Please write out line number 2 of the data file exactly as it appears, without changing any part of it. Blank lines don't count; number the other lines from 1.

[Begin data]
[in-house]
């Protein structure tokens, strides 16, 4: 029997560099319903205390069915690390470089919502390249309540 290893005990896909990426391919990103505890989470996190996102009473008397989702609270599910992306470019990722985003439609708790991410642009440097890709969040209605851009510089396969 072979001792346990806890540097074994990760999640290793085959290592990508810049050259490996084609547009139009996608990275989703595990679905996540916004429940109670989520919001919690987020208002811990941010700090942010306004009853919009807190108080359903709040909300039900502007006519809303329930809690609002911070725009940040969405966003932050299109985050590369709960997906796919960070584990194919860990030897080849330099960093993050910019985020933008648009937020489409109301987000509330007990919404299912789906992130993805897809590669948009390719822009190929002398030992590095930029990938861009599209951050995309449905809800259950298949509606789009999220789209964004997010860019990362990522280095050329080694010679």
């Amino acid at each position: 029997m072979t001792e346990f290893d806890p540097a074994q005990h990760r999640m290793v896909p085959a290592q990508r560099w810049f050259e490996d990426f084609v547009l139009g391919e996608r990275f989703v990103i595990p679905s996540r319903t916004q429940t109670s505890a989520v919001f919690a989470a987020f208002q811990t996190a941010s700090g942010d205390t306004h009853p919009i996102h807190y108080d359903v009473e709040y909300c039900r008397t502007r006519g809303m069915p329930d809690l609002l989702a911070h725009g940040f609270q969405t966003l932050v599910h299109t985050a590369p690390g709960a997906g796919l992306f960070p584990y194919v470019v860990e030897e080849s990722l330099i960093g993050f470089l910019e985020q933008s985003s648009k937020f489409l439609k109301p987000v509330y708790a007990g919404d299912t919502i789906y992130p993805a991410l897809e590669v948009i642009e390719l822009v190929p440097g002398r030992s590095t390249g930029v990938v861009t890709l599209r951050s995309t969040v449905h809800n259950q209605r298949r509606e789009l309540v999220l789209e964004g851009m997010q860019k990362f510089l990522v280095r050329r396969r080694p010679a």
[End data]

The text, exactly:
């Protein structure tokens, strides 16, 4: 029997560099319903205390069915690390470089919502390249309540 290893005990896909990426391919990103505890989470996190996102009473008397989702609270599910992306470019990722985003439609708790991410642009440097890709969040209605851009510089396969 072979001792346990806890540097074994990760999640290793085959290592990508810049050259490996084609547009139009996608990275989703595990679905996540916004429940109670989520919001919690987020208002811990941010700090942010306004009853919009807190108080359903709040909300039900502007006519809303329930809690609002911070725009940040969405966003932050299109985050590369709960997906796919960070584990194919860990030897080849330099960093993050910019985020933008648009937020489409109301987000509330007990919404299912789906992130993805897809590669948009390719822009190929002398030992590095930029990938861009599209951050995309449905809800259950298949509606789009999220789209964004997010860019990362990522280095050329080694010679």